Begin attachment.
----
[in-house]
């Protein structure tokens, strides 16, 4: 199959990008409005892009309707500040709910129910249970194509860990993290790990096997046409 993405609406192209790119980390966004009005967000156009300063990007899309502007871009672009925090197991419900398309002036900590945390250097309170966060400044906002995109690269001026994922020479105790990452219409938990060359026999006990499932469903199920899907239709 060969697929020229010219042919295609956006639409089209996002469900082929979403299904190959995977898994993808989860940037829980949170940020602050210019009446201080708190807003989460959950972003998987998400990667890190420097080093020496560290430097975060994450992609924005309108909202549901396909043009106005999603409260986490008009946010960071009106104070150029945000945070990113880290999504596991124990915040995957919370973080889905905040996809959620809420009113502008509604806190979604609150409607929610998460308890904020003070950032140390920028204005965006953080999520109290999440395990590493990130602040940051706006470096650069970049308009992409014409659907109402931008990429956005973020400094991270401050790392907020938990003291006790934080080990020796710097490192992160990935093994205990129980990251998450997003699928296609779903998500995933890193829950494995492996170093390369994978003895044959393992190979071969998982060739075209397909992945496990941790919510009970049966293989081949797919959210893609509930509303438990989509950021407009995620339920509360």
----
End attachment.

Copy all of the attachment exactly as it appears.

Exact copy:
[in-house]
């Protein structure tokens, strides 16, 4: 199959990008409005892009309707500040709910129910249970194509860990993290790990096997046409 993405609406192209790119980390966004009005967000156009300063990007899309502007871009672009925090197991419900398309002036900590945390250097309170966060400044906002995109690269001026994922020479105790990452219409938990060359026999006990499932469903199920899907239709 060969697929020229010219042919295609956006639409089209996002469900082929979403299904190959995977898994993808989860940037829980949170940020602050210019009446201080708190807003989460959950972003998987998400990667890190420097080093020496560290430097975060994450992609924005309108909202549901396909043009106005999603409260986490008009946010960071009106104070150029945000945070990113880290999504596991124990915040995957919370973080889905905040996809959620809420009113502008509604806190979604609150409607929610998460308890904020003070950032140390920028204005965006953080999520109290999440395990590493990130602040940051706006470096650069970049308009992409014409659907109402931008990429956005973020400094991270401050790392907020938990003291006790934080080990020796710097490192992160990935093994205990129980990251998450997003699928296609779903998500995933890193829950494995492996170093390369994978003895044959393992190979071969998982060739075209397909992945496990941790919510009970049966293989081949797919959210893609509930509303438990989509950021407009995620339920509360």